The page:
I am currently undertaking a cross-disciplinary PhD at the Australian Centre for Culture Environment Society and Space (ACCESS), University of Wollongong. My research project explores how the concept of place has developed as a common touchstone for the maker, wearer/user and viewer of contemporary jewellery and small craft objectsMy research investigates how ‘objects carry traces (Ingold:2013 p.11) and how these traces help to distinguish and form personal narratives. Found materials (both natural and ‘unnatural’) continue to be a constant presence in my work, the recovery of leftover materials is used to develop narrative, direct meaning and context for the research and its physical outcomes. The action of moving through the landscape, the linearity of a journey rather than the abstract fictive space of the ‘excursion’ increasingly informs the production of the work and the liminal space of the journey is frequently the site of making. 

 

Since 2015, my teaching and research practice has extended to working with Indigenous artists on Country at Art & Cultural Centres around Australia as part of The Indigenous Jewellery Project, this is a nation-wide jewellery project managed by curator, writer and gallerist Emily McCulloch-Childs. I was invited to work on the project due to the use of natural materials and environmental narratives in my studio-based research practice. My involvement with the Indigenous Jewellery Project over the past 5 years has certainly had an effect on my work. Within the field of contemporary jewellery practice in Australia, there is an elevation of the importance to look to nature and repurposed materials. This runs parallel to my experiences of working alongside Indigenous artists, particularly at Buku-Larrnggay Mulka in Yirrkala where an understanding of the importance of place to material choices and narratives is coupled with the imperative that materials should come from place, from the land. My experiences of working as a guest on Country have heightened my sensitivity and awareness about the importance of Country and place, and raised questions in my research around how displacement is experienced in the work of artists with migrant backgrounds.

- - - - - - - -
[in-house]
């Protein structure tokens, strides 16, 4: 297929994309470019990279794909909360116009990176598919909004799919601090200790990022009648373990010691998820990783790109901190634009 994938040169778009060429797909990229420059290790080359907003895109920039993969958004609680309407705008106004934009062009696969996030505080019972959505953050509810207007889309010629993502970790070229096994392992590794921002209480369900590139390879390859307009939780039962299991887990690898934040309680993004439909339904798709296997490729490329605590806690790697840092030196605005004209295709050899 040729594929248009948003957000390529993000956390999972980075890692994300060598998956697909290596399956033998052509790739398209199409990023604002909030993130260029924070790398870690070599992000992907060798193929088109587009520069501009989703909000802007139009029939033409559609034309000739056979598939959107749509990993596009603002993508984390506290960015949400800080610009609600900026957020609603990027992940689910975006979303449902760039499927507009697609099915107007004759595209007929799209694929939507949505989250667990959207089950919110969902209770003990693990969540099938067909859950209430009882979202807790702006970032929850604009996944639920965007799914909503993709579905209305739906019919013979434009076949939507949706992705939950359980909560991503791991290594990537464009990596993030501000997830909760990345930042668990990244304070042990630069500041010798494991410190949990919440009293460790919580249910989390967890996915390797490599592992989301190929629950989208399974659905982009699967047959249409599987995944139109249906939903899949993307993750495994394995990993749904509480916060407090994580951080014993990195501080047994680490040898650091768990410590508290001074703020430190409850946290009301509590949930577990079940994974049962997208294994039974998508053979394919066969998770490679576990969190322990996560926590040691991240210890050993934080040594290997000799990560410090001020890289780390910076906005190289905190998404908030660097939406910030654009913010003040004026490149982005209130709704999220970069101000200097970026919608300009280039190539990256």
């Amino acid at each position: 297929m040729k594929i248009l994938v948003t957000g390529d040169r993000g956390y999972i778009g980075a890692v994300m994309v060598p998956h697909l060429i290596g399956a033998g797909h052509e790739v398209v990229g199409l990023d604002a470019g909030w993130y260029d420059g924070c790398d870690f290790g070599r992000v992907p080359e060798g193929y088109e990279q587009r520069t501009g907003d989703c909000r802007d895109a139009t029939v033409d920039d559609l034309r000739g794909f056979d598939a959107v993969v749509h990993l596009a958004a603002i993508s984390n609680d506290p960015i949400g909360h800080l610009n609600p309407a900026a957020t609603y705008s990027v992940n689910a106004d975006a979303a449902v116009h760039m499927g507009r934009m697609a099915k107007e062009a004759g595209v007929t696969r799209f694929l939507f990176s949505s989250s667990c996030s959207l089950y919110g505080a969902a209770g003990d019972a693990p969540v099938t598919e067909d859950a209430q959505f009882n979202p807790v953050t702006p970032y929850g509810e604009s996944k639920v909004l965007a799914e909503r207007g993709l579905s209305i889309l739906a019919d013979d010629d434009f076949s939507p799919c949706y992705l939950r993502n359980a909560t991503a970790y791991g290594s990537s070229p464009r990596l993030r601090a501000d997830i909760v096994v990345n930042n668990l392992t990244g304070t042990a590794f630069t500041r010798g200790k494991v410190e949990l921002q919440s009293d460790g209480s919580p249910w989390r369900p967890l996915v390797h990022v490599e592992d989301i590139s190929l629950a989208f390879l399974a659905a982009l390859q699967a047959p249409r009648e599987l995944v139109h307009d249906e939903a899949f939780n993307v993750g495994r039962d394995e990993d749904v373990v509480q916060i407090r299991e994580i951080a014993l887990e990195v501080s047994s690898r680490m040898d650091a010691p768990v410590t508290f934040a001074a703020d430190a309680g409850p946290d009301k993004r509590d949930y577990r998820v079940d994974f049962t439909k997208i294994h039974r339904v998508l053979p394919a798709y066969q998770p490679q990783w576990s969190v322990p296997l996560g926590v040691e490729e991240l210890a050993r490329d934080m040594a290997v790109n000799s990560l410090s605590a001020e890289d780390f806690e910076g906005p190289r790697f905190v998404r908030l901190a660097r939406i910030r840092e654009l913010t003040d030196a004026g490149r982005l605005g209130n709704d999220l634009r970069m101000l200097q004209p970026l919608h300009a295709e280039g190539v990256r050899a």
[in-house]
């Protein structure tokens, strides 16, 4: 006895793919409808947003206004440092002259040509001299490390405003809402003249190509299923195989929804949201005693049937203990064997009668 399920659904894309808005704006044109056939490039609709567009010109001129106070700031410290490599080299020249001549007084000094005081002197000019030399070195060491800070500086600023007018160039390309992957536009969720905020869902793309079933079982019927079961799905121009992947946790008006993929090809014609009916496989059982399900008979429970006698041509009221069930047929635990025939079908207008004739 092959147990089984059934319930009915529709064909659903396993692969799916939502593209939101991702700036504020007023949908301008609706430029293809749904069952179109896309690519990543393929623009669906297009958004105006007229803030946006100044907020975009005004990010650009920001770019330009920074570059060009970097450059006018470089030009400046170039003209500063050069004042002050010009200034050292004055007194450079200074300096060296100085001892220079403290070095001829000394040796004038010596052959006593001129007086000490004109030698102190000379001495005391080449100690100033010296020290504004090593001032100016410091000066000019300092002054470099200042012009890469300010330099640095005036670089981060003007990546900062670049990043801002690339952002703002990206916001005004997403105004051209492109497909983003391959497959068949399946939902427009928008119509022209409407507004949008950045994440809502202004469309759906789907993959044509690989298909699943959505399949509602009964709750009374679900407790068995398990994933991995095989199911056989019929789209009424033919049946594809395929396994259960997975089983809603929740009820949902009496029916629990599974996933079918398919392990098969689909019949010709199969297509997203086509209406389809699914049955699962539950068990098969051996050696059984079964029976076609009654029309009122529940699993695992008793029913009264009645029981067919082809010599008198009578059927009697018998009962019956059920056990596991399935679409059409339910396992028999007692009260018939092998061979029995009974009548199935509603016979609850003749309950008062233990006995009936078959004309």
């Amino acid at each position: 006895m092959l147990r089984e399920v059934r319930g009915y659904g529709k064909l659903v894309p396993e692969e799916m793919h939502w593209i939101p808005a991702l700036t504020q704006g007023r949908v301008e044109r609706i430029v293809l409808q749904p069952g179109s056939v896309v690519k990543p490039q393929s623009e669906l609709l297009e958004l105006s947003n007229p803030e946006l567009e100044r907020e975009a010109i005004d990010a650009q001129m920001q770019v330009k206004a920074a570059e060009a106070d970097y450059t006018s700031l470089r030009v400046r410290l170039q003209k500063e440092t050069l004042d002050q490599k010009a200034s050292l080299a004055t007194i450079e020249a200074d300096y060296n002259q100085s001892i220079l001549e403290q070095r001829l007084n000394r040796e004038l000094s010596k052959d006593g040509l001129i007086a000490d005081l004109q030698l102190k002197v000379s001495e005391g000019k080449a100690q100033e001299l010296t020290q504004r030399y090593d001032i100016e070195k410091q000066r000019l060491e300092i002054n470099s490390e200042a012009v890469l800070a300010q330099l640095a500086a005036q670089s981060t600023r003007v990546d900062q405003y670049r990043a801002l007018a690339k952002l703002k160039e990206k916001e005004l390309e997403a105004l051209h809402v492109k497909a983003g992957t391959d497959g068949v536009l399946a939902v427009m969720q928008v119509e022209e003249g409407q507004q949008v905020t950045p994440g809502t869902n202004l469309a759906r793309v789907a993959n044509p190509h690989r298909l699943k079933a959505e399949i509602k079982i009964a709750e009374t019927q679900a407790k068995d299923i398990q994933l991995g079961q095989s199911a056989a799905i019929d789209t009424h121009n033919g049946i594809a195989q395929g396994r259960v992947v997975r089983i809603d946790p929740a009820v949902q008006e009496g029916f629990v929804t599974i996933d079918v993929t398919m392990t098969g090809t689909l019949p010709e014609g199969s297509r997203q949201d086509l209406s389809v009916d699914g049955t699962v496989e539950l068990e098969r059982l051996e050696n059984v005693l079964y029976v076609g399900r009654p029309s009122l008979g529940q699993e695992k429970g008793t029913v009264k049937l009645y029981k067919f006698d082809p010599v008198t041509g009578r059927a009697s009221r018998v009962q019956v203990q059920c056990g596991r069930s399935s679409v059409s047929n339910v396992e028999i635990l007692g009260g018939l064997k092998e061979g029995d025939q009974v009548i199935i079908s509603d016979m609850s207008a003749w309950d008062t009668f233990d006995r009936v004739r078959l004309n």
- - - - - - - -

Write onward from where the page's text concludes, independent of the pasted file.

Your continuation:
My Teaching

I have been teaching in the tertiary sector and community education for 20 years. My teaching career has focussed on contemporary jewellery, craft and design practice. I have experience in studio-based teaching as well as underpinning technique, history, theory, conceptual and professional practice. My teaching practice is built on a foundation of openness, curiosity, kindness and the importance of creating a respectful, inclusive community of practice that embraces diversity. 

Since 2015, my teaching and research practice has extended to working with Indigenous artists on Country at Art & Cultural Centres around Australia as part of The Indigenous Jewellery Project, this is a nation-wide jewellery project managed by curator, writer and gallerist Emily McCulloch-Childs. I was invited to work on the project due to the use of natural materials and environmental narratives in my studio-based research practice. My involvement with the Indigenous Jewellery Project over the past 5 years has certainly had an effect on my broader teaching and research practice. Within the field of contemporary jewellery practice in Australia, there is an elevation of the importance to look to nature and repurposed materials. This runs parallel to my experiences of working alongside Indigenous artists, particularly at Buku-Larrnggay Mulka in Yirrkala where an understanding of the importance of place to material choices and narratives is coupled with the imperative that materials should come from place, from the land. My experiences of working as a guest on Country have heightened my sensitivity and awareness about the importance of Country and place, and raised questions in my research around how displacement is experienced in the work of artists with migrant backgrounds.

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by Ms Melinda Young